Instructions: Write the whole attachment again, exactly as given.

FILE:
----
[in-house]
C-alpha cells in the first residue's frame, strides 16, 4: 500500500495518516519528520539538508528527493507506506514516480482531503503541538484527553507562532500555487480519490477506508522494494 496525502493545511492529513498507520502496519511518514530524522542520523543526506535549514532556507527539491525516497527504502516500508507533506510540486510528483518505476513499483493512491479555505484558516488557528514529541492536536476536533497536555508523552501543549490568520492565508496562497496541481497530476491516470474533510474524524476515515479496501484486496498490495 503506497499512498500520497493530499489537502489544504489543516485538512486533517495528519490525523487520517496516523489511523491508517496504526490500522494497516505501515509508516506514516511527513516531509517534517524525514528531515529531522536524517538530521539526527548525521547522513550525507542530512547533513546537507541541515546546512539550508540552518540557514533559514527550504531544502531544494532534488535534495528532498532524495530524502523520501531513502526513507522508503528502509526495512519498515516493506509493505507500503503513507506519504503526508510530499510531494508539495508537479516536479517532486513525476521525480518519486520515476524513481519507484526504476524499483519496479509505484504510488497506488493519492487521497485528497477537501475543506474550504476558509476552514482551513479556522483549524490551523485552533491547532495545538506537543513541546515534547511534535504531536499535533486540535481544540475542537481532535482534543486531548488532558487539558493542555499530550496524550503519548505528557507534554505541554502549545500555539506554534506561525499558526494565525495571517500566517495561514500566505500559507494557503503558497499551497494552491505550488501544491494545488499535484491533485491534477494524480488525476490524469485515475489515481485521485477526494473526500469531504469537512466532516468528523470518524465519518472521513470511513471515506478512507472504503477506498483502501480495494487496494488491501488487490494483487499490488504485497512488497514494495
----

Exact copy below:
[in-house]
C-alpha cells in the first residue's frame, strides 16, 4: 500500500495518516519528520539538508528527493507506506514516480482531503503541538484527553507562532500555487480519490477506508522494494 496525502493545511492529513498507520502496519511518514530524522542520523543526506535549514532556507527539491525516497527504502516500508507533506510540486510528483518505476513499483493512491479555505484558516488557528514529541492536536476536533497536555508523552501543549490568520492565508496562497496541481497530476491516470474533510474524524476515515479496501484486496498490495 503506497499512498500520497493530499489537502489544504489543516485538512486533517495528519490525523487520517496516523489511523491508517496504526490500522494497516505501515509508516506514516511527513516531509517534517524525514528531515529531522536524517538530521539526527548525521547522513550525507542530512547533513546537507541541515546546512539550508540552518540557514533559514527550504531544502531544494532534488535534495528532498532524495530524502523520501531513502526513507522508503528502509526495512519498515516493506509493505507500503503513507506519504503526508510530499510531494508539495508537479516536479517532486513525476521525480518519486520515476524513481519507484526504476524499483519496479509505484504510488497506488493519492487521497485528497477537501475543506474550504476558509476552514482551513479556522483549524490551523485552533491547532495545538506537543513541546515534547511534535504531536499535533486540535481544540475542537481532535482534543486531548488532558487539558493542555499530550496524550503519548505528557507534554505541554502549545500555539506554534506561525499558526494565525495571517500566517495561514500566505500559507494557503503558497499551497494552491505550488501544491494545488499535484491533485491534477494524480488525476490524469485515475489515481485521485477526494473526500469531504469537512466532516468528523470518524465519518472521513470511513471515506478512507472504503477506498483502501480495494487496494488491501488487490494483487499490488504485497512488497514494495